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Monkeys Dying at Everett Animal Lab

i Feb 10th by
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Researchers call these monkeys, here from an NIH-funded research paper about how to reproduce them more quickly, “cynomolgus monkeys.” In the wild, they’re known as long-tailed macaques.

While we’re rallying hard to keep the University of Washington from building a new, underground animal research facility that no one but academic careerists need, a pharmaceutical lab just up the I-5 corridor appears to be doing what we’re trying to prevent: killing animals, including through neglect.

The USDA is investigating SNBL USA, the Everett-based facility of Japan-based Shin Nippon Biomedical Laboratories, for possible violations of the Animal Welfare Act, The Everett Daily Herald reports.

SNBL “uses monkeys, dogs, rabbits, pigs and rodents to study the effects of drugs” there, according to the Herald. It’s the West Coast’s largest monkey lab, with up to 2,000 behind cage doors.

“My monkeys are much healthier than you are,” the former high school teacher who’s making a lot more money as the second-in-command at SNBL’s Everett lab, told the Herald a couple years ago.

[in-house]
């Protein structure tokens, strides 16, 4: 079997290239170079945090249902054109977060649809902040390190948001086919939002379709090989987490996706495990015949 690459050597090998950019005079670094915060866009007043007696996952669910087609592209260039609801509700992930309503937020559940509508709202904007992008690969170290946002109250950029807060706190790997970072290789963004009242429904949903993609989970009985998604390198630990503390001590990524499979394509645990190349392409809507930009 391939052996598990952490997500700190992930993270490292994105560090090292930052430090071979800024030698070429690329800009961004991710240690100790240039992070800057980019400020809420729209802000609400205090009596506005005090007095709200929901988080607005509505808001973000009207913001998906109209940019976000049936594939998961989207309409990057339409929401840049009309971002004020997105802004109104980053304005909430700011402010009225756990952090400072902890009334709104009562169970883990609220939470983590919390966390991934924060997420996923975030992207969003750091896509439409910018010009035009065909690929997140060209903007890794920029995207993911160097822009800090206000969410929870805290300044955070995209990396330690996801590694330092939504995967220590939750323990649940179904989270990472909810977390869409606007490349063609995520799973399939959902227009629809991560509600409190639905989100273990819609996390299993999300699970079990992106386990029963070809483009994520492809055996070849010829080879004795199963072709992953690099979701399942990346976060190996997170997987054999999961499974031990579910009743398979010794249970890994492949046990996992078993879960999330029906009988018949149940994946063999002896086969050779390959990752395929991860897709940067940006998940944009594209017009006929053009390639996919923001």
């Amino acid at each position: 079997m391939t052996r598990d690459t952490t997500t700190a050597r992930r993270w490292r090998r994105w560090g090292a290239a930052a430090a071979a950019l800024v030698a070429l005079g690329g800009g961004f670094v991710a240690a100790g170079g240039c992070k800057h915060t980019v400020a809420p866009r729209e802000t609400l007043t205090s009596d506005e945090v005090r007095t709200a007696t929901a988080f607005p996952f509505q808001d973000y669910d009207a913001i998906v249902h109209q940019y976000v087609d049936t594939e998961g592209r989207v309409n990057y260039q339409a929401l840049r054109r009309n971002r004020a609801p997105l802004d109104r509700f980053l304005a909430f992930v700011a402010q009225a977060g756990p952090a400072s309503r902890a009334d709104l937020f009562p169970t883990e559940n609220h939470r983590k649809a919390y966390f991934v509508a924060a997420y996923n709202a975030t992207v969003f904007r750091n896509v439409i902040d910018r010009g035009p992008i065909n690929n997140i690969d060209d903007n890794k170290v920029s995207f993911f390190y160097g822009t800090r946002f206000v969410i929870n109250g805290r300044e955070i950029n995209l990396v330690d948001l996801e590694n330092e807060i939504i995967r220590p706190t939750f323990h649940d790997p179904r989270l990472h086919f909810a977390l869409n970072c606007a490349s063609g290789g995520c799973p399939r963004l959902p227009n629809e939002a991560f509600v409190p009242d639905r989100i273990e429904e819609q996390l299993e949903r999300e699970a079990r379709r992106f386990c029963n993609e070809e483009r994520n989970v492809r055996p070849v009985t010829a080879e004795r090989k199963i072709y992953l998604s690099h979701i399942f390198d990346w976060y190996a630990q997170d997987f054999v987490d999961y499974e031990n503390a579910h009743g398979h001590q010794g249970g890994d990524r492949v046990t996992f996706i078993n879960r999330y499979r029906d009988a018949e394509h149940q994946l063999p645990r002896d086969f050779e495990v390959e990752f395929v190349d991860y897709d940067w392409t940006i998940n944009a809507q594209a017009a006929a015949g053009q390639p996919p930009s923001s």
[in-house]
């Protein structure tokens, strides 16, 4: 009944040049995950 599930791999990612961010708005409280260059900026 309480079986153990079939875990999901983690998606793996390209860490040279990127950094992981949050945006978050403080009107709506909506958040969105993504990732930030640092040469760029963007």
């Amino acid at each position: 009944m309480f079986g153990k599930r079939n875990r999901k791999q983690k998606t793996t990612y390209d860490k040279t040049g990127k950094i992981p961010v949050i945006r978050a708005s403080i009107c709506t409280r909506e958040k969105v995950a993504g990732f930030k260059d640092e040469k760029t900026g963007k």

Apparently not.

The USDA is looking into 34 monkey deaths brought to its attention by an animal rights activist in Ohio, Michael Budkie of Stop Animal Exploitation Now. The deaths did not occur in the course of research, and one — from October — was blamed by USDA inspectors on understaffing.

The monkey was strangled when its neck got caught in a cage.

Some 25 died of dehydration on their way from a breeding farm in Cambodia to the United States. Two others died of overheating after being chased by workers, and six monkeys died after apparent in-fighting to establish dominance during lives that are spent entirely as research subjects in cages.

SNBL, which likes to point out that activists are bringing attention to its deadly mistakes, also has faced complaints from the Humane Society and Pasado’s Safe Haven, the Herald has reported.